-Maybe one day we'll be smarter on how we treat people in Dekalb

To get soccer fields, DeKalb Latinos learn they need to be heard
YOLANDA RODRIGUEZ
July 14, 2004 AJC

The fields at Dresden Park are more than a little torn up.
The players use garbage cans, plastic bags, bottles, rocks, extra soccer balls -- anything at hand -- as goals.
The fields were meant for baseball and softball. But now the game of choice is soccer, played mostly by Latinos who live in the neighborhoods surrounding the 24-acre park near Buford Highway in DeKalb County. And because there aren't enough soccer fields, Latino leaders are learning to play a new game in DeKalb: the politics of local government.
A small group met recently with DeKalb officials to talk about Dresden and several other parks in the county that they want improved to address the lack of adequate playing fields.
"This is the start of something," said Adelina Nicholls, president of the Coordinating Council of Latino Community Leaders, a loose-knit group of Hispanics who meet regularly to discuss strategies for solving problems in the Hispanic community. "This is the start of learning how to have access to authority and going through the proper channels. Including the Latino community in the system is a way to solve problems in the community."
In 2002, the group coordinated a petition drive in support of driver's licences for undocumented immigrants. Last year it led a demonstration in front of Doraville City Hall asking for support on the driver's license issue. But sitting down with government officials to discuss issues in the language of the bureaucracy -- master plans, stream buffers and bids -- is something new, Nicholls said.
At stake are Latino youth in DeKalb with few options for recreation, said Detective Frank Figueroa, the Latin American affairs liaison for the DeKalb County Police Department. Recreation is a crucial tool for keeping teenagers away from drugs and gangs, Figueroa said.
"How do you keep kids out of trouble? Sports."
Raul Rodriguez, 15, should know. He plays regular pickup soccer games at Dresden Park with grown men. "I'd like a [youth] league,'' he said. ''Because that way students my age could get away from drugs. . . . We need soccer fields and fields for other sports."
DeKalb County is home to more than 52,000 Latinos, many living near Buford Highway. And this main drag lacks vital green space, said DeKalb Commissioner Gale Walldorff, whose District 2 includes Dresden Park.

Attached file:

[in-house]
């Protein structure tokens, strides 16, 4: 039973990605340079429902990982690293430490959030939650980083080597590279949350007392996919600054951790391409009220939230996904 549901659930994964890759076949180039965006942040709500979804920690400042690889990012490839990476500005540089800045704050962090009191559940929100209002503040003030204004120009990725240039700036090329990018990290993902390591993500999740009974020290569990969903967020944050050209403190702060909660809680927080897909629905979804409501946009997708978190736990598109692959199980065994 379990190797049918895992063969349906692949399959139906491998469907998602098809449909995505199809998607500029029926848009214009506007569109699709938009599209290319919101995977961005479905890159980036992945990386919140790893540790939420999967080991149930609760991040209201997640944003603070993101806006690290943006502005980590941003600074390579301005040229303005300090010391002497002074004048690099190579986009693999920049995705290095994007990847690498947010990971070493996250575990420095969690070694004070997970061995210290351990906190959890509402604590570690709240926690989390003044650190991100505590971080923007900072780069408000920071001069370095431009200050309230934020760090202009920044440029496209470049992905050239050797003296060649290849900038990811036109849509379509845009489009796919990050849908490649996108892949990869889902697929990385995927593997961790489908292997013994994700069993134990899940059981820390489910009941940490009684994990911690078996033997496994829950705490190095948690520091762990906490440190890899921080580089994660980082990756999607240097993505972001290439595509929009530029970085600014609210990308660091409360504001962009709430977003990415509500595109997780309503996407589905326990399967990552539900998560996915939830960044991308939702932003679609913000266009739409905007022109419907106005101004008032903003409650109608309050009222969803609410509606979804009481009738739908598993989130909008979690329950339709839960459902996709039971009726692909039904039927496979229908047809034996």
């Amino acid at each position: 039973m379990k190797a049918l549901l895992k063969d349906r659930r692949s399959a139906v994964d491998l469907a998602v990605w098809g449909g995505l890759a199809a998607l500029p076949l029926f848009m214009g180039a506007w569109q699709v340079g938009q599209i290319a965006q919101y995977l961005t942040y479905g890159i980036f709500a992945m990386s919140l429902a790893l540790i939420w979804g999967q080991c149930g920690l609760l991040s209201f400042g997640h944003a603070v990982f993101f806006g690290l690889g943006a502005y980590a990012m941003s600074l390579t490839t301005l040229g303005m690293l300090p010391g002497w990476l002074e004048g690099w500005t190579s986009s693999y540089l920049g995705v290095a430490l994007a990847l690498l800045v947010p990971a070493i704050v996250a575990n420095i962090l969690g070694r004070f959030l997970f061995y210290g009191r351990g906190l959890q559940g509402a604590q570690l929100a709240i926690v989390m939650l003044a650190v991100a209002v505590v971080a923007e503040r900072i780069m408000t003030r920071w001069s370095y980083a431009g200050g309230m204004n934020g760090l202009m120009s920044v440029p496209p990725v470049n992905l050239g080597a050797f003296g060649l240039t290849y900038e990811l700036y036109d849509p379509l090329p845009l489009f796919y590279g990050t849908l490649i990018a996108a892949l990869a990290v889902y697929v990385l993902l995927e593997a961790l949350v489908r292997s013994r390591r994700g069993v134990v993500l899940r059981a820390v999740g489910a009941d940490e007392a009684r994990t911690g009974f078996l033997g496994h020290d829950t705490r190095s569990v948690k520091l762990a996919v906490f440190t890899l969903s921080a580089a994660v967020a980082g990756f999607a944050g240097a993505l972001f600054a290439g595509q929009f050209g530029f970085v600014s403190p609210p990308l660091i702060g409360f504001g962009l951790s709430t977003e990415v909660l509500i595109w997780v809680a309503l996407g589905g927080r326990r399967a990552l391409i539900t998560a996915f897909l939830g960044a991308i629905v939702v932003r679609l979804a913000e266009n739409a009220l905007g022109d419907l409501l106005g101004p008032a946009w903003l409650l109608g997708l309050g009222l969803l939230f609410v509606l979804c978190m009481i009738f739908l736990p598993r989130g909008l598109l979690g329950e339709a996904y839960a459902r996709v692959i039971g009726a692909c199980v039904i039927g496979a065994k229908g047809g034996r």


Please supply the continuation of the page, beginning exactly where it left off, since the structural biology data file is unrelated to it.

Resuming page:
Waiting for bureaucracy
After Figueroa discussed the lack of soccer fields with Nicholls and several other Latinos, they requested a meeting with Walldorff and Marvin F. Billups Jr., a deputy director of parks and recreation in charge of planning and development.
The Latinos hoped the June meeting would yield quick results: three fields at Dresden, two small fields at nearby Skyland Park for peewee leagues, and another at Pleasantdale Park in District 1. Figueroa also hopes the county will look at another park, Georgian Hills.
But the group quickly discovered that part of politics is waiting for the bureaucracy to move.
When touring Skyland Park, Billups found that it has a drainage problem and a huge rock protuding from the soil. He is working on finding out the costs to solve those problems. Billups, who is juggling more than 60 park projects, has not had a chance to visit Pleasantdale.
As for Dresden, the amount of open space that can be developed for soccer fields is still in question because of a stream on the northeastern side of the park, Billups said. DeKalb environmental regulations require a 75-foot buffer zone between the edge of the creek and the edge of athletic fields, he explained.
Rodolfo Arebalo, who has played soccer at Dresden Park since 1995, when he was 13 years old, said he and other players didn't know the park's future was up for discussion when its master plan was developed several years ago. "If we had known, several of us would have gone," Arebalo said.

Kim Gokce said...

For those who couldn't make the event or are simply interested, Kaleidoscope has published their coverage of this event along with a very nice video. Check it out in the middle of the page at:

November Kaleidoscope